Corp Frank Kough. Jake joined the Pathfinders, essentially a suicide group, to get a clean record. Majewski, Bill Coad, Corp John Dewey, Pfc Jack Agnew, and Lt Williams joined with him. Others in the Pathfinders included White, Lockland Tillman, Charles Parlow, James Benson, Richard Wright, Irving Shumaker, Sgt John Roseman, Sgt Leroy Shulenberg, Sgt Cleo Merz, Pfc George Slater, and T-5 George Blain, who was a good cook.

Reims, France, was . . .
. . . SHAEF headquarters for Eisenhower that was invaded by the 82nd which resulted in Reims being put off limits to all airborne troops.

9th Troop Carrier Command Pathfinders, Chalgrove, England
Captain Frank L Brown is the company commander of a bunch of goof-offs.

Bastogne Jump and the Battle of the Bulge
What was left of the 28th “Bloody Bucket” Division was stationed at Bastogne. Gen McAuliffe was sent in with the 101st. Lt Col Joel L Crouch and 1st Lt Lionel E Wood flew the Pathfinders in to refit the remaining troops. Young Loui Massen helped the landing paratroopers. Lt-Col James “LaP” LaPrade was the commander of the 1st Battalion. Dr Kurt Yeary, also from Ponca City, was taken prisoner. Maxwell Taylor, the commanding general of the whole corps, reinforced Jake’s request to have Browny sent back. Vick Utz, a full-blood German who spoke the language like a native, was an All-American out of Rutgers. He would later marry Dotty and raise four children. A chaplain at the aid station, Capt Maloney, later asked Jake about Utz’s watch.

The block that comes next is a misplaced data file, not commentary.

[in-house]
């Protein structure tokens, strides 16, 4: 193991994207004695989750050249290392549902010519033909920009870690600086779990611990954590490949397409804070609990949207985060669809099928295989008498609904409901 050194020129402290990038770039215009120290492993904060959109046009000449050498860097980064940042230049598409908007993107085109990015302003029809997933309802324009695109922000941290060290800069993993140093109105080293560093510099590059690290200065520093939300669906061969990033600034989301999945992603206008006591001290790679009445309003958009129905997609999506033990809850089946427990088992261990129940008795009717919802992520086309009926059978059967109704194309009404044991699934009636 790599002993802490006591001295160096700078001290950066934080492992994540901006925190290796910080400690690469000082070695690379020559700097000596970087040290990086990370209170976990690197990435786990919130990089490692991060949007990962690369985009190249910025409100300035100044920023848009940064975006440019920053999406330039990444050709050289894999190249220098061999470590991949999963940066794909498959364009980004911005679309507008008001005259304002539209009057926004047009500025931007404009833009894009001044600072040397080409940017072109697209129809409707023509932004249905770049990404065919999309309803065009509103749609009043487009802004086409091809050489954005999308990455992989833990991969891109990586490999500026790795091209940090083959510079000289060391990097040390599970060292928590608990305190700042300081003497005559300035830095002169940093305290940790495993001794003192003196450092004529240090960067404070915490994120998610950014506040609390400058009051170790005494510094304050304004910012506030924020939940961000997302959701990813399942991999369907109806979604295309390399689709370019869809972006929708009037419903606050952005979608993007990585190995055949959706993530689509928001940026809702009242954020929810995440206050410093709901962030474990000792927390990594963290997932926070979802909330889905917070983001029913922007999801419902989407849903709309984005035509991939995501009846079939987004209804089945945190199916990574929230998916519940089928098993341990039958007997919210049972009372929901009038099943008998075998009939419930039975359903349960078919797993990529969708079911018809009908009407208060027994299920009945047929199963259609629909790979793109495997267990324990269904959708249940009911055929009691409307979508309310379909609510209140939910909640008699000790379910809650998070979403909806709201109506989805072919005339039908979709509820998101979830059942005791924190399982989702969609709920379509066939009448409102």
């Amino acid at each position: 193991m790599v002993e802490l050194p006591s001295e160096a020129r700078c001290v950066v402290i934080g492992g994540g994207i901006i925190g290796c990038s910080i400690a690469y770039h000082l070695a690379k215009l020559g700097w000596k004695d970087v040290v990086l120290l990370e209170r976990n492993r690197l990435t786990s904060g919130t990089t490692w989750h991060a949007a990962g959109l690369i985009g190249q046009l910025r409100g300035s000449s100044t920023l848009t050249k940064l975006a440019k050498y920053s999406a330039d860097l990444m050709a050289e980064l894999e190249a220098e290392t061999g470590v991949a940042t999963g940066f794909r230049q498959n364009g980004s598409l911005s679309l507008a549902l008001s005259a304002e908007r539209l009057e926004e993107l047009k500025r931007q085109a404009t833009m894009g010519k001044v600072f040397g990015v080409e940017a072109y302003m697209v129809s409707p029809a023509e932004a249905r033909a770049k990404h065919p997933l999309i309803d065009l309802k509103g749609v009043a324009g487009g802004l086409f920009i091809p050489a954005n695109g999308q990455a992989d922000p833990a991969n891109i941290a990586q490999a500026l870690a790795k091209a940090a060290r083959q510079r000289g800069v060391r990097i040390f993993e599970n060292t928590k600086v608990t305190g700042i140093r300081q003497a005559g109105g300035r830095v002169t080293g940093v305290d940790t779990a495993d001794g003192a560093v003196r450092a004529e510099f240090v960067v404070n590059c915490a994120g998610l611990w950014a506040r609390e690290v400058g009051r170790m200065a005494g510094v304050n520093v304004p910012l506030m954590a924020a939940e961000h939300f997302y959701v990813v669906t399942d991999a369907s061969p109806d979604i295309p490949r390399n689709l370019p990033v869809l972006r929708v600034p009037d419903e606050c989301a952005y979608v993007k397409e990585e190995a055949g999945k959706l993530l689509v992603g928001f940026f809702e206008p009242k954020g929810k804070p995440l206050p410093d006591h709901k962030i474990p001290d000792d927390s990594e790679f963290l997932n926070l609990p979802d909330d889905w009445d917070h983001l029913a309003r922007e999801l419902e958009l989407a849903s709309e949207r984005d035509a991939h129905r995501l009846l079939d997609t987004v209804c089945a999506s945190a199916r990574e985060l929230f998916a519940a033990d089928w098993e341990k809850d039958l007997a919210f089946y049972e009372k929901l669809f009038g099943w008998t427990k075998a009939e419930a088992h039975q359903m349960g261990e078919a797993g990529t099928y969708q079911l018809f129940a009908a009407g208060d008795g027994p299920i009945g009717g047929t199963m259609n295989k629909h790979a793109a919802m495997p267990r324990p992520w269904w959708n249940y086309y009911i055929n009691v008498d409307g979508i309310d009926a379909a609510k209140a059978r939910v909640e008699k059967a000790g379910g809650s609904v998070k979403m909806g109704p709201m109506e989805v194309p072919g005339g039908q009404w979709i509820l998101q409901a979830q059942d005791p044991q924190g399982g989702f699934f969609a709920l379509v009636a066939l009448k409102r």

The Prume Jump